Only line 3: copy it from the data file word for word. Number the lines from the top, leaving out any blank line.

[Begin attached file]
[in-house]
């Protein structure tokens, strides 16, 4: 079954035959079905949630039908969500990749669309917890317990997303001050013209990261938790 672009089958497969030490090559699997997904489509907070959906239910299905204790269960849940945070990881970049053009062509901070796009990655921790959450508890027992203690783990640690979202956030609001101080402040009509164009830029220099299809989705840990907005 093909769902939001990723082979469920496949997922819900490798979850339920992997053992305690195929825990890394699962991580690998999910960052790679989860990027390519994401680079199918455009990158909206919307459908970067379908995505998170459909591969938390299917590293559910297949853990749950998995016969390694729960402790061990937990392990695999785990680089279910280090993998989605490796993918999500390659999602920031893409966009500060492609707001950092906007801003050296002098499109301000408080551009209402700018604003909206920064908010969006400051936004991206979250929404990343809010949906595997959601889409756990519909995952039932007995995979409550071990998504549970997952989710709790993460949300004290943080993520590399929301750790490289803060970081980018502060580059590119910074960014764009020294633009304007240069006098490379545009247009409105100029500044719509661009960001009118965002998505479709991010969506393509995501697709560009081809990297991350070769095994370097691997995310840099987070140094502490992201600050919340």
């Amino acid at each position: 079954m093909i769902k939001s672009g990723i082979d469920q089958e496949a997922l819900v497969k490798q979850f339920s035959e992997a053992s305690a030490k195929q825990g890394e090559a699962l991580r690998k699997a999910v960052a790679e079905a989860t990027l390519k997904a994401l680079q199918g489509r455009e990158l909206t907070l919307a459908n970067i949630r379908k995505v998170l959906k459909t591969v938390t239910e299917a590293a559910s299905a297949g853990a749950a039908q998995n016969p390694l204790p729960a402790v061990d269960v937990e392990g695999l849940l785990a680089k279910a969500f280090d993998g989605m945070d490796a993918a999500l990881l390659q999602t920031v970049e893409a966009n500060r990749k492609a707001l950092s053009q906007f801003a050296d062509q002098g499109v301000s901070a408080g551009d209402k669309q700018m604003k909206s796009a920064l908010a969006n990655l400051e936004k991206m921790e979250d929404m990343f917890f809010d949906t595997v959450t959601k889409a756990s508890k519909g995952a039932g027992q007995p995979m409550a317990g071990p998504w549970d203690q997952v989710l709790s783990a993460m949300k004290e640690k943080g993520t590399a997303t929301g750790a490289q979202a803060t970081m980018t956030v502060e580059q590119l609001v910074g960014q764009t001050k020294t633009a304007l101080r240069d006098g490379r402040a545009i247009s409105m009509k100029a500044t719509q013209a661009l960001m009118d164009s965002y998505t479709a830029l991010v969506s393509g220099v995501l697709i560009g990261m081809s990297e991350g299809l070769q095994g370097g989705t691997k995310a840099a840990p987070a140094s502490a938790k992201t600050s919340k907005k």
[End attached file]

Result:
């Amino acid at each position: 079954m093909i769902k939001s672009g990723i082979d469920q089958e496949a997922l819900v497969k490798q979850f339920s035959e992997a053992s305690a030490k195929q825990g890394e090559a699962l991580r690998k699997a999910v960052a790679e079905a989860t990027l390519k997904a994401l680079q199918g489509r455009e990158l909206t907070l919307a459908n970067i949630r379908k995505v998170l959906k459909t591969v938390t239910e299917a590293a559910s299905a297949g853990a749950a039908q998995n016969p390694l204790p729960a402790v061990d269960v937990e392990g695999l849940l785990a680089k279910a969500f280090d993998g989605m945070d490796a993918a999500l990881l390659q999602t920031v970049e893409a966009n500060r990749k492609a707001l950092s053009q906007f801003a050296d062509q002098g499109v301000s901070a408080g551009d209402k669309q700018m604003k909206s796009a920064l908010a969006n990655l400051e936004k991206m921790e979250d929404m990343f917890f809010d949906t595997v959450t959601k889409a756990s508890k519909g995952a039932g027992q007995p995979m409550a317990g071990p998504w549970d203690q997952v989710l709790s783990a993460m949300k004290e640690k943080g993520t590399a997303t929301g750790a490289q979202a803060t970081m980018t956030v502060e580059q590119l609001v910074g960014q764009t001050k020294t633009a304007l101080r240069d006098g490379r402040a545009i247009s409105m009509k100029a500044t719509q013209a661009l960001m009118d164009s965002y998505t479709a830029l991010v969506s393509g220099v995501l697709i560009g990261m081809s990297e991350g299809l070769q095994g370097g989705t691997k995310a840099a840990p987070a140094s502490a938790k992201t600050s919340k907005k």